Dec 26, 2013

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The Early History Of American Nautical Flags

Nautical flags have been around for centuries. They have announced to the world what country, state/province or person the ship is sailing under. Today, boat flags include a wide range of types. They may be formal, representing the naval services and country they serve. They may also be personalized – featuring the name of the boat or something similar. They can also be novelty boat flags featuring fish and/or funny slogans.

Early History

The first ship flags are said to originate with a piece of purple cloth torn from the garment of the Greek commander Themistocles. It appeared first in his battle against the Persians in 480 BC just off the coast of the island of Salamis. He used this “flag” to signal the Greek ships to attack. The Vikings also had boat flags. Their Viking ships sported them as early as AD 878. This was the famous Raven Flag. Leaf Ericsson sported this type of flag when he made his explorative voyages.

Other boat flags developed earlier and existed for different usage. Many sea faring nations used cloth as a means of communicating with each other. The Romans were among the first to carry nautical signal flags. They used them to indicate the current situation as well as needs and desires. Over the centuries a system developed. It was and is used to communicate between ships. Modern ships also sport a series of nautical flags to use in case of emergency.

Early American Naval Flag History

The Continental Navy flew a Naval Jack during the American Revolution. Their opponents flew their own Jack proudly as have other naval forces through time. These “boat flags” represent the naval forces of a particular country and are not duplicates of the national flag. Furthermore, throughout the history of the United States, Naval Jacks continued to display variations.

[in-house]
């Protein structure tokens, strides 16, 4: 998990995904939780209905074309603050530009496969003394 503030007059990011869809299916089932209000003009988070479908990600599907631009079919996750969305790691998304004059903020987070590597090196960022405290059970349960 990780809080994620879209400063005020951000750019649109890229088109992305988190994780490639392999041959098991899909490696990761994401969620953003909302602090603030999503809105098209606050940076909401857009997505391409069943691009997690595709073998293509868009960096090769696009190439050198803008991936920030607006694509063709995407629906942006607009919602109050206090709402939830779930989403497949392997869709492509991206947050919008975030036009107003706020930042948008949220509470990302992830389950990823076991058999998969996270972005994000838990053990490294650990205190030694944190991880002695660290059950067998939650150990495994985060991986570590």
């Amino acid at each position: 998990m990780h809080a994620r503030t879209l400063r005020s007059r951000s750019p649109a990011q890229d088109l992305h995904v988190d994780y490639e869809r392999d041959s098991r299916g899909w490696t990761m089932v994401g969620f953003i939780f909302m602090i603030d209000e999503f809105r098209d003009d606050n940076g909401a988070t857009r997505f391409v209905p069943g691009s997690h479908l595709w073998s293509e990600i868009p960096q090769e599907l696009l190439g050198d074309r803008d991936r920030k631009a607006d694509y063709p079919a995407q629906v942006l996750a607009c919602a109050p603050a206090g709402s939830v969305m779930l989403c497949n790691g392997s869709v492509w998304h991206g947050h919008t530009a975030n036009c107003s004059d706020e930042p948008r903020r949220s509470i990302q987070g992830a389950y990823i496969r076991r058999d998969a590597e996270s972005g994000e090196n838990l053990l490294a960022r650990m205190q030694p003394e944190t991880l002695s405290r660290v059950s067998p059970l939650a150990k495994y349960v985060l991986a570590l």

The confederate Army adopted a similar practice during the Civil War. The naval jack and battle ensign echoed the change of the national flag from the Northern States’ Stars and Bars to the Confederate’s Stainless Banner. Yet, each flag flown frequently displayed variations on a theme. Many related to the state from which the vessel had come.

During the 18th century, American war ships continued to fly a variety of flags. They were not homogenous. The symbols appearing on the flags included a pine tree (Massachusetts) and a rattlesnake (South Carolina). Merchant vessels of the same time period sported a flag bearing 13 stripes. At this time, the official American flag bore 13 stars and the same number of stripes.

Throughout the history of the United States, the navy has sported several different types of flags. They reflect ownership as well as pride in serving the nation, the Confederacy or Union and the state. Today, naval jacks comply with a code. However, civilian boat flags still feature a wide variety of colors, shapes and symbols.

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